Ricky Hopkins

Ricky Hopkins began playing saxophone at the age of 11, while attending Palms Middle School in Los Angeles. What began as a hobby quickly became a serious career. Ricky attended the world renewed Alexander Hamilton High School Academy of music in 1999. Under the direction of faculty Dan Taguchi, Greg Robinson, and Vance Miller, Hopkins quickly learned all about various styles of music, including, jazz and classical music. In 2003, Hopkins graduated from Hamilton High school and was admitted (on scholarship) to the University of California, Irvine, where he studied jazz under the direction of world renowned pianist, Kei Akagi (Miles Davis's last keyboardist).

In late 2005, Hopkins was hurt in a hate crime that left him with serious injuries to his mouth, forcing him into a month and a half long hiatus. Told he wouldn't be able to play saxophone again, he began writing music in the hope that he would be able to return. After a month, Hopkins decided to give it one last shot and picked up his horn just days before a school concert. He continues playing to this day.

Currently, Hopkins is performing with Grammy nominated trumpeter Dr. Bobby Rodriguez, as a guest artist with Jose Riso Jazz on the Latin Side All Stars, as well as performing with his own band, The Urban Band. Hopkins is also the saxophonist for the rock band, Sixstep and is featured on two of their albums, “Par 5” and “A Dangerous World”. Lastly, Hopkins is also the saxophonist for the folk band, “Everything That Exists”, which also features Garrett Hay and heralded guitarist Christian Wunderlick.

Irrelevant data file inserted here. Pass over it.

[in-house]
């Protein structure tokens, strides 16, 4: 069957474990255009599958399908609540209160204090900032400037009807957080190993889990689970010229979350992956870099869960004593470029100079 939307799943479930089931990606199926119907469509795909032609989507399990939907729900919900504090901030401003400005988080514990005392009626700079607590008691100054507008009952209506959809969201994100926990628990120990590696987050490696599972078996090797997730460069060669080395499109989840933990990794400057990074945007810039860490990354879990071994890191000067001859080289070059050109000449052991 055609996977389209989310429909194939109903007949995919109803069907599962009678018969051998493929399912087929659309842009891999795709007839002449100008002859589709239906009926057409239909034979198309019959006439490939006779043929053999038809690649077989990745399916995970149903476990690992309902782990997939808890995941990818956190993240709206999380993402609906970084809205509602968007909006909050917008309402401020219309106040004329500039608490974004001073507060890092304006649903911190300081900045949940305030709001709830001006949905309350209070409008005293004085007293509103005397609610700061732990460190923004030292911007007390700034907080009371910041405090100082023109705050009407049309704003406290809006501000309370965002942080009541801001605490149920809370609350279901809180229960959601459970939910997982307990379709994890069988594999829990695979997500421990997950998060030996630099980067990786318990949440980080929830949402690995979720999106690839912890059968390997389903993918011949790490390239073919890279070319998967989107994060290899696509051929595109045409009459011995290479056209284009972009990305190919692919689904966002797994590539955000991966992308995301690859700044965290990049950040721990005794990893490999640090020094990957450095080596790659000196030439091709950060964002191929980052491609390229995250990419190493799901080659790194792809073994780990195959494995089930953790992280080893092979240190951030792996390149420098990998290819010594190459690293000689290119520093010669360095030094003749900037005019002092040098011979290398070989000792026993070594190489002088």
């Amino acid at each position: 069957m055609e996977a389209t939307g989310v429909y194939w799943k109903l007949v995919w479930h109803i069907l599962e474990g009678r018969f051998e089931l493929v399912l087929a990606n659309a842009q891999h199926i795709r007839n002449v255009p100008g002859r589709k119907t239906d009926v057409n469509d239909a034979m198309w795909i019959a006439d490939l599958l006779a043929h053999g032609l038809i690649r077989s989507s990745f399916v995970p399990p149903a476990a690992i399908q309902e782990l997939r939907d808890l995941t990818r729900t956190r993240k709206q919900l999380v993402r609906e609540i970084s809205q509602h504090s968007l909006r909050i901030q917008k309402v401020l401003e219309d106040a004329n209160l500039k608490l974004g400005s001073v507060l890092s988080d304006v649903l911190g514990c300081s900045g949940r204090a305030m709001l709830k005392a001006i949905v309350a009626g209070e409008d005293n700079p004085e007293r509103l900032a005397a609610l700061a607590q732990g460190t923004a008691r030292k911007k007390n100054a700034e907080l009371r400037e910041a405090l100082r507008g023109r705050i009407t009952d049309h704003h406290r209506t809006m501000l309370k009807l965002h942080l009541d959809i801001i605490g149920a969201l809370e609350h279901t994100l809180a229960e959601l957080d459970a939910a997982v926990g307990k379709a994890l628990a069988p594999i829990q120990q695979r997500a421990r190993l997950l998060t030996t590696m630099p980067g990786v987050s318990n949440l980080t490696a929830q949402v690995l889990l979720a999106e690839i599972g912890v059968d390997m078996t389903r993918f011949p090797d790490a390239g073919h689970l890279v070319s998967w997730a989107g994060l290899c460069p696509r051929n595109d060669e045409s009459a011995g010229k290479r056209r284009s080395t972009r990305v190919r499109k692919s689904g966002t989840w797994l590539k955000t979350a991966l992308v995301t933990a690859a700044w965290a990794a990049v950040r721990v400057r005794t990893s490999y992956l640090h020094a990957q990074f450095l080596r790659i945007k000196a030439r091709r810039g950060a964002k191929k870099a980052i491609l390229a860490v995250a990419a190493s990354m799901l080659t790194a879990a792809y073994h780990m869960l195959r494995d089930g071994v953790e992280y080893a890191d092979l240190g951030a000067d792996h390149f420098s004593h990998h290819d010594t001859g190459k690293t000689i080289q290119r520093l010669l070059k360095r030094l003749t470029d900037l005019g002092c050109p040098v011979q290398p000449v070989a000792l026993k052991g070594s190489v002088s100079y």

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Richard swings with the Ricky Hopkins Quintet at The Jazz Bakery

REVIEWED BY RICHARD WISEMAN—-SEPTEMBER 2007

Opening with a bebop tune based on the changes of What Is This Thing Called Love, this group of young players sounded like a typical New York jazz group of any of the past 60 years. Would they prove to be more contemporary?

As it turns out, they are quite versatile, serving up funk��” like Herbie Hancock’s Watermelon Man and Joe Henderson’s Inner Urge as well as ballads. One of which��”Inner Soul by Hopkins��”proved to be soulful indeed. In fact, the entire evening was well-programmed, designed to vary tempo and mood ��”and style.

Besides a very capable rhythm section, both Hopkins and Sumner work well together, each of whom bring a wholly different approach to soloing but blend well during the arranged sections

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Primary Instrument

Saxophone

Location

Los Angeles

Willing to teach

Advanced only

Photos (1)

Discography

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